In order to write a complete sentence, you must include a subject, a verb and a complete thought. If you omit any of these three pieces, you have written a fragment. Therefore, a fragment is the opposite of a complete sentence. If you omit the subject, it is a fragment. If you omit the verb, it is a fragment. If you omit the complete thought, it is a fragment. Now the next important question is "What is a complete thought?" To explain, it is best to look at some examples.
- FRAGMENT (missing a complete thought)
- When he left the house this morning.
- SIMPLE SENTENCE
- He left the house this morning.
To correct the fragment, which is missing the complete thought, I removed the word when. Words that create incomplete thoughts are words called subordinating conjunctions.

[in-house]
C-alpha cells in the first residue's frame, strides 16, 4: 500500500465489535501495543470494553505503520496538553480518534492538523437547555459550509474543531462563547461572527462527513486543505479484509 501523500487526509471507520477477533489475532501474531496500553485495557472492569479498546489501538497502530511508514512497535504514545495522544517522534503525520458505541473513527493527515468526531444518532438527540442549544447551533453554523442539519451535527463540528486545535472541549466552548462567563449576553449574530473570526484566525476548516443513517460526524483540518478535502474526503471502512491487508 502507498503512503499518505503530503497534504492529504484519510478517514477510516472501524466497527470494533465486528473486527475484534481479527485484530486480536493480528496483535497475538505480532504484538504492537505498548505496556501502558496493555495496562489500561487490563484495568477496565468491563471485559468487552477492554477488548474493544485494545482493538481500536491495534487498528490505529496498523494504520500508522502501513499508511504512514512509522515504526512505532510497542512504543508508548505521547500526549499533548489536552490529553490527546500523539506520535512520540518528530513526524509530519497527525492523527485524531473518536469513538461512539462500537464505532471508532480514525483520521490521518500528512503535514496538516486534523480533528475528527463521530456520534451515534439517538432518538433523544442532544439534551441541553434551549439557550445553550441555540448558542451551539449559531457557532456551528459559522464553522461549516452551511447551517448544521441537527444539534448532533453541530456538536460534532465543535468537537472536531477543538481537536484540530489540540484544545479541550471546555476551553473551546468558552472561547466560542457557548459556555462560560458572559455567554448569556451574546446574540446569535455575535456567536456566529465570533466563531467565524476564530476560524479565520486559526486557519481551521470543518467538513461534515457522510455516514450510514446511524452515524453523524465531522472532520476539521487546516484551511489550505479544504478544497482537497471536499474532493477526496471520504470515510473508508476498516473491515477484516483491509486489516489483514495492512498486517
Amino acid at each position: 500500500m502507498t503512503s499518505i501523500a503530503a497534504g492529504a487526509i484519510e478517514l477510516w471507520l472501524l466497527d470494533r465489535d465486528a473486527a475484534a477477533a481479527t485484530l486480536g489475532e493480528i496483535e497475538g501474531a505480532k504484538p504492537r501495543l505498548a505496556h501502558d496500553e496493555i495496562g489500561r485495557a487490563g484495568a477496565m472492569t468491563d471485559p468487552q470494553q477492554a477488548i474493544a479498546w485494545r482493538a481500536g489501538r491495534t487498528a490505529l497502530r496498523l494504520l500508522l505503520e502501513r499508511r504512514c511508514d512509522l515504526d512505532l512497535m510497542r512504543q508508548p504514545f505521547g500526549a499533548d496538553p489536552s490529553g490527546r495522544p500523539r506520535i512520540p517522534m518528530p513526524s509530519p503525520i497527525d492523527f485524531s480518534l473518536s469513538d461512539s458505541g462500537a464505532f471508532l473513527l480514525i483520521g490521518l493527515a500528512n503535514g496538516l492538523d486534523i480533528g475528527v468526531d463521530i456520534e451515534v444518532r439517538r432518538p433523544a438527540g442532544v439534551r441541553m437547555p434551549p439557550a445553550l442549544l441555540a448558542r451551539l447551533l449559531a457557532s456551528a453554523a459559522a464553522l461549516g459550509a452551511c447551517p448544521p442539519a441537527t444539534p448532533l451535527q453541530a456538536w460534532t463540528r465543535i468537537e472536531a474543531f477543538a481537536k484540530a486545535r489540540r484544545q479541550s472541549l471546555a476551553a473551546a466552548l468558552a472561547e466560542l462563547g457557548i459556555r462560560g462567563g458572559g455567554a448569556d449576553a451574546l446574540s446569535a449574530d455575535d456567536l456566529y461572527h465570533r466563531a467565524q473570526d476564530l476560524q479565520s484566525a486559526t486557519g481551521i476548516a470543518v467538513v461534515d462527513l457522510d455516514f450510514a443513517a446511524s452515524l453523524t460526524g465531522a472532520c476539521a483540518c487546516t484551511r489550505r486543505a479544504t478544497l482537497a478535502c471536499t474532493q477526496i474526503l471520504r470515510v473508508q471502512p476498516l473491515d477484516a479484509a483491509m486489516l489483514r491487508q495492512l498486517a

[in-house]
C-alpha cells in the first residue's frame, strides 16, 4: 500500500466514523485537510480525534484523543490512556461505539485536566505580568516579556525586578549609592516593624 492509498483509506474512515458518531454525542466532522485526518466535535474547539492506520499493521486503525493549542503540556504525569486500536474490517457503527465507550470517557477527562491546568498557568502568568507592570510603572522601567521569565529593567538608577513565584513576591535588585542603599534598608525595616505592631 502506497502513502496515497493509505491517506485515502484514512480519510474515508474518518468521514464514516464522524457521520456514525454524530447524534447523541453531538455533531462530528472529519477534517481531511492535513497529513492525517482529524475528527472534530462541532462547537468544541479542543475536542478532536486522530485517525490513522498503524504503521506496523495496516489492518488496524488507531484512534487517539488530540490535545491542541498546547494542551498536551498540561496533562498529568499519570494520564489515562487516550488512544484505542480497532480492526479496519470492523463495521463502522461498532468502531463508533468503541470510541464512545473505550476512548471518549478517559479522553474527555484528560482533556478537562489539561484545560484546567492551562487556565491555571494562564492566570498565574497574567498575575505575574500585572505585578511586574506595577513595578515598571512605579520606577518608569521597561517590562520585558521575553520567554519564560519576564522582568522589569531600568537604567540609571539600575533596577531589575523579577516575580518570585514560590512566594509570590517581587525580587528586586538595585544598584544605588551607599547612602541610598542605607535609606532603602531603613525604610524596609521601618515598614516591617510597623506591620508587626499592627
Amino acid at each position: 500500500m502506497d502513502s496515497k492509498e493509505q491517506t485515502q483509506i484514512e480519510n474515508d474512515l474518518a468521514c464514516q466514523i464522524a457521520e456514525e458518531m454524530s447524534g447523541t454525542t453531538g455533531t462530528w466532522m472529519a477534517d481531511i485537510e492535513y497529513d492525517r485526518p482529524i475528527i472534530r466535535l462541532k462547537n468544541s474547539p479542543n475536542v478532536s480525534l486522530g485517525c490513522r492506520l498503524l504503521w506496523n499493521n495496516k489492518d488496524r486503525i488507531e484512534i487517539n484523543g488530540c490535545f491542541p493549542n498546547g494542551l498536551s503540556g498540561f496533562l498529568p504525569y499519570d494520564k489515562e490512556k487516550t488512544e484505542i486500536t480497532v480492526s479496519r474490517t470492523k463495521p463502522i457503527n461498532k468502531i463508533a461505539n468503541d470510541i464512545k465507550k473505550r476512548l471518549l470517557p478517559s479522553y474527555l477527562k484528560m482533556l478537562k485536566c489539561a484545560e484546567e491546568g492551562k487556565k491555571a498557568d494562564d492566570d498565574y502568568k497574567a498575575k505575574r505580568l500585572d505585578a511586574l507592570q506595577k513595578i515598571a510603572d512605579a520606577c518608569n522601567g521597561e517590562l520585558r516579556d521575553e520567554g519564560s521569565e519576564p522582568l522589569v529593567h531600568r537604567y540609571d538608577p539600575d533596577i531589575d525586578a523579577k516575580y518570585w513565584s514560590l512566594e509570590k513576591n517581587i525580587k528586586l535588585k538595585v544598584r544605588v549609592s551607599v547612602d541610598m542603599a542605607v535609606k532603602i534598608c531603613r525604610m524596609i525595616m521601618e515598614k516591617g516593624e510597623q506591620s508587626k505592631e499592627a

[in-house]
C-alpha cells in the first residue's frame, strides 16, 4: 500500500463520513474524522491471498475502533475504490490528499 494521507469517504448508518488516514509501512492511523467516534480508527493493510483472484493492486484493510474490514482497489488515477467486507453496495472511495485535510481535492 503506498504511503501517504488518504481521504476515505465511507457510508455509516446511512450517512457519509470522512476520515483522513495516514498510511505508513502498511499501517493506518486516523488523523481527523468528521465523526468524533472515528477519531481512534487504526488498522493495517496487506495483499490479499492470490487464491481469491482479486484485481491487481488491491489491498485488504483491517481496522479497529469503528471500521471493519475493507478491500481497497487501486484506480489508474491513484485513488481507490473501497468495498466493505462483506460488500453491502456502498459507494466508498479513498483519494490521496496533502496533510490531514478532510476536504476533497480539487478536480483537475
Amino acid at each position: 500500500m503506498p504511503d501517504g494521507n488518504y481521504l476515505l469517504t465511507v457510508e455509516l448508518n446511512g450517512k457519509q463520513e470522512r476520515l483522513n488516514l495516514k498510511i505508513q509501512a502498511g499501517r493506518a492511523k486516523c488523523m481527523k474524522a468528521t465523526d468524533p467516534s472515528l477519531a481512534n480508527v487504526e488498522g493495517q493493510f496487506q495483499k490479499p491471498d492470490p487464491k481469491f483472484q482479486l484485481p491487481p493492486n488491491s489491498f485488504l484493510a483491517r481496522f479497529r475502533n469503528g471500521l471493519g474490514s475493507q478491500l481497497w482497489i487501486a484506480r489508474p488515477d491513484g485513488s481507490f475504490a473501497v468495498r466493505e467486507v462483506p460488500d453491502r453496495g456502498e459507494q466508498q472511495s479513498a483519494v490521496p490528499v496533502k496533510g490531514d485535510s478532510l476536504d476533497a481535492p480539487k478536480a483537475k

There are many subordinators
- so that
- COMPLEX SENTENCE
- When he left the house this morning, I went to sleep.
- Another way to correct this fragment is to add an independent clause, also known as a simple sentence. Again, you need at least one subject, one verb and a complete thought in oder to write a complete sentence.
- To eliminate unintentional fragments, you must always proofread and edit carefully after you complete your rough draft. As you proofread, look at each word in the sentence. You are looking for the presence of three important parts: at least one subject, one verb and a complete thought.
- For further review, you can visit my website and scroll down to the fragment exercises and quizzes.
- If you have questions, post them and I will answer. I will regularly post brief "Grammar How To's" so check back for more.